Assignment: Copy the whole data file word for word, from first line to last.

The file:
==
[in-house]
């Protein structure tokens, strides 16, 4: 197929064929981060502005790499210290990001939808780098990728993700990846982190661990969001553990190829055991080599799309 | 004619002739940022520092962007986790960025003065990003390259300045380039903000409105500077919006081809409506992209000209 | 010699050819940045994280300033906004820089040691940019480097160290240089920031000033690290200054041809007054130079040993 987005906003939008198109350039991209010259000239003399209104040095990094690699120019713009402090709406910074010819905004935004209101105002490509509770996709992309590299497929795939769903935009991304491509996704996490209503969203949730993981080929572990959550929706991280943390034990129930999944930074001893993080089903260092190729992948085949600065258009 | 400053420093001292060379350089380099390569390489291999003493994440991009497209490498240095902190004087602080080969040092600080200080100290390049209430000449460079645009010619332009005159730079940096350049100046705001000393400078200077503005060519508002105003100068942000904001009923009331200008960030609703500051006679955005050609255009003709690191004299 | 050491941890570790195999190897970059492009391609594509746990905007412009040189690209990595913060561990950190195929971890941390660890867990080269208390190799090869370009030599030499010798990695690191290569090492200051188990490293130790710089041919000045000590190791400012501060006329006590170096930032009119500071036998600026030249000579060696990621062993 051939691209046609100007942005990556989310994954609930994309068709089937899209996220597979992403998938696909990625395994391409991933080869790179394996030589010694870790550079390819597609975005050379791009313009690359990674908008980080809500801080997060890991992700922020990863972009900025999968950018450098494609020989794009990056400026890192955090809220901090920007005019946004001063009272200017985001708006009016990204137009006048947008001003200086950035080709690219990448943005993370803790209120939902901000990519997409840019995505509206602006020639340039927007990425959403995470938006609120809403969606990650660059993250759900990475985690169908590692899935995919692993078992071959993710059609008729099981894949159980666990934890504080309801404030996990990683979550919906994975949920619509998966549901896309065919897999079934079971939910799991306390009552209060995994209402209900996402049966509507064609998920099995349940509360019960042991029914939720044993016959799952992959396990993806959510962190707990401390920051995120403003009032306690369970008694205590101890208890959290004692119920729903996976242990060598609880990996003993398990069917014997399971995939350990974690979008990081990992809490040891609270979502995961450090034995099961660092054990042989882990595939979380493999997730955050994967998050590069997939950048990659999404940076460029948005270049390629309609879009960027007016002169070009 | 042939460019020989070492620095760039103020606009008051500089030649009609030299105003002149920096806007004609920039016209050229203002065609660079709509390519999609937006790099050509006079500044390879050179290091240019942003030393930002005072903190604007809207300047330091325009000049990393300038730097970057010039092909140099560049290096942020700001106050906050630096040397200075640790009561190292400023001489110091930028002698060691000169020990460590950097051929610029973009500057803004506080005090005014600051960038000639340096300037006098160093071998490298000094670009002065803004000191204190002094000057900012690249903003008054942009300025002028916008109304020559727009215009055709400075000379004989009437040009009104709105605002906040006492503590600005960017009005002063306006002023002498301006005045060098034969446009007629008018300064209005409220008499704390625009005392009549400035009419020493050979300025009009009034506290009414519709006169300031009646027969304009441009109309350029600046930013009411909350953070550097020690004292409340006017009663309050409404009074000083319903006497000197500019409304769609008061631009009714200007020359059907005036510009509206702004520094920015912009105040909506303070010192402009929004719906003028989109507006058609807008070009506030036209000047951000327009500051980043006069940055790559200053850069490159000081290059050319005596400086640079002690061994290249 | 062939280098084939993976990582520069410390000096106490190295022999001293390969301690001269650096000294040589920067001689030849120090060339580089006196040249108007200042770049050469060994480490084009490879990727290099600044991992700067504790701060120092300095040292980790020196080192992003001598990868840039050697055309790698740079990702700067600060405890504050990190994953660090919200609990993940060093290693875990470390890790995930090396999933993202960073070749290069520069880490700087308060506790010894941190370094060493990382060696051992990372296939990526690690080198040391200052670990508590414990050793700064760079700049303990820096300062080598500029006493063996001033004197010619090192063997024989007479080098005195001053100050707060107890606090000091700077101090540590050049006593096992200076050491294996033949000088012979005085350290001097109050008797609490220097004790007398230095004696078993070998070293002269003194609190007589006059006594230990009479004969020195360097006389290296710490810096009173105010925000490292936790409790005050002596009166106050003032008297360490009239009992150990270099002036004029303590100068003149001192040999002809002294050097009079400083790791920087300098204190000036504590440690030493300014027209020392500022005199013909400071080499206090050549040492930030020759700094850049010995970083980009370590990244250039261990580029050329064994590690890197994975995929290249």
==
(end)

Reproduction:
[in-house]
């Protein structure tokens, strides 16, 4: 197929064929981060502005790499210290990001939808780098990728993700990846982190661990969001553990190829055991080599799309 | 004619002739940022520092962007986790960025003065990003390259300045380039903000409105500077919006081809409506992209000209 | 010699050819940045994280300033906004820089040691940019480097160290240089920031000033690290200054041809007054130079040993 987005906003939008198109350039991209010259000239003399209104040095990094690699120019713009402090709406910074010819905004935004209101105002490509509770996709992309590299497929795939769903935009991304491509996704996490209503969203949730993981080929572990959550929706991280943390034990129930999944930074001893993080089903260092190729992948085949600065258009 | 400053420093001292060379350089380099390569390489291999003493994440991009497209490498240095902190004087602080080969040092600080200080100290390049209430000449460079645009010619332009005159730079940096350049100046705001000393400078200077503005060519508002105003100068942000904001009923009331200008960030609703500051006679955005050609255009003709690191004299 | 050491941890570790195999190897970059492009391609594509746990905007412009040189690209990595913060561990950190195929971890941390660890867990080269208390190799090869370009030599030499010798990695690191290569090492200051188990490293130790710089041919000045000590190791400012501060006329006590170096930032009119500071036998600026030249000579060696990621062993 051939691209046609100007942005990556989310994954609930994309068709089937899209996220597979992403998938696909990625395994391409991933080869790179394996030589010694870790550079390819597609975005050379791009313009690359990674908008980080809500801080997060890991992700922020990863972009900025999968950018450098494609020989794009990056400026890192955090809220901090920007005019946004001063009272200017985001708006009016990204137009006048947008001003200086950035080709690219990448943005993370803790209120939902901000990519997409840019995505509206602006020639340039927007990425959403995470938006609120809403969606990650660059993250759900990475985690169908590692899935995919692993078992071959993710059609008729099981894949159980666990934890504080309801404030996990990683979550919906994975949920619509998966549901896309065919897999079934079971939910799991306390009552209060995994209402209900996402049966509507064609998920099995349940509360019960042991029914939720044993016959799952992959396990993806959510962190707990401390920051995120403003009032306690369970008694205590101890208890959290004692119920729903996976242990060598609880990996003993398990069917014997399971995939350990974690979008990081990992809490040891609270979502995961450090034995099961660092054990042989882990595939979380493999997730955050994967998050590069997939950048990659999404940076460029948005270049390629309609879009960027007016002169070009 | 042939460019020989070492620095760039103020606009008051500089030649009609030299105003002149920096806007004609920039016209050229203002065609660079709509390519999609937006790099050509006079500044390879050179290091240019942003030393930002005072903190604007809207300047330091325009000049990393300038730097970057010039092909140099560049290096942020700001106050906050630096040397200075640790009561190292400023001489110091930028002698060691000169020990460590950097051929610029973009500057803004506080005090005014600051960038000639340096300037006098160093071998490298000094670009002065803004000191204190002094000057900012690249903003008054942009300025002028916008109304020559727009215009055709400075000379004989009437040009009104709105605002906040006492503590600005960017009005002063306006002023002498301006005045060098034969446009007629008018300064209005409220008499704390625009005392009549400035009419020493050979300025009009009034506290009414519709006169300031009646027969304009441009109309350029600046930013009411909350953070550097020690004292409340006017009663309050409404009074000083319903006497000197500019409304769609008061631009009714200007020359059907005036510009509206702004520094920015912009105040909506303070010192402009929004719906003028989109507006058609807008070009506030036209000047951000327009500051980043006069940055790559200053850069490159000081290059050319005596400086640079002690061994290249 | 062939280098084939993976990582520069410390000096106490190295022999001293390969301690001269650096000294040589920067001689030849120090060339580089006196040249108007200042770049050469060994480490084009490879990727290099600044991992700067504790701060120092300095040292980790020196080192992003001598990868840039050697055309790698740079990702700067600060405890504050990190994953660090919200609990993940060093290693875990470390890790995930090396999933993202960073070749290069520069880490700087308060506790010894941190370094060493990382060696051992990372296939990526690690080198040391200052670990508590414990050793700064760079700049303990820096300062080598500029006493063996001033004197010619090192063997024989007479080098005195001053100050707060107890606090000091700077101090540590050049006593096992200076050491294996033949000088012979005085350290001097109050008797609490220097004790007398230095004696078993070998070293002269003194609190007589006059006594230990009479004969020195360097006389290296710490810096009173105010925000490292936790409790005050002596009166106050003032008297360490009239009992150990270099002036004029303590100068003149001192040999002809002294050097009079400083790791920087300098204190000036504590440690030493300014027209020392500022005199013909400071080499206090050549040492930030020759700094850049010995970083980009370590990244250039261990580029050329064994590690890197994975995929290249």